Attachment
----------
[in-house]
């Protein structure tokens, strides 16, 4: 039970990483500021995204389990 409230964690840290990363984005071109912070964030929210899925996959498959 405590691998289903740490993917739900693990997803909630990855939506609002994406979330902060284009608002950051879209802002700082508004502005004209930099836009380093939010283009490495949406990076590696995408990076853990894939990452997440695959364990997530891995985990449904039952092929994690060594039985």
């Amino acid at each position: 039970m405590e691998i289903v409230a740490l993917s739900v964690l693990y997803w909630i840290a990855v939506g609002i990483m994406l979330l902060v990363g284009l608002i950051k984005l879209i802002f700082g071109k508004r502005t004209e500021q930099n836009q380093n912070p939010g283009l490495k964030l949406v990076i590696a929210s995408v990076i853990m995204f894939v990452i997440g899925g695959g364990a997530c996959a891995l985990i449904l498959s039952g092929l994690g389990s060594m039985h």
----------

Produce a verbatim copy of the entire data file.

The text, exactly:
[in-house]
């Protein structure tokens, strides 16, 4: 039970990483500021995204389990 409230964690840290990363984005071109912070964030929210899925996959498959 405590691998289903740490993917739900693990997803909630990855939506609002994406979330902060284009608002950051879209802002700082508004502005004209930099836009380093939010283009490495949406990076590696995408990076853990894939990452997440695959364990997530891995985990449904039952092929994690060594039985």
């Amino acid at each position: 039970m405590e691998i289903v409230a740490l993917s739900v964690l693990y997803w909630i840290a990855v939506g609002i990483m994406l979330l902060v990363g284009l608002i950051k984005l879209i802002f700082g071109k508004r502005t004209e500021q930099n836009q380093n912070p939010g283009l490495k964030l949406v990076i590696a929210s995408v990076i853990m995204f894939v990452i997440g899925g695959g364990a997530c996959a891995l985990i449904l498959s039952g092929l994690g389990s060594m039985h």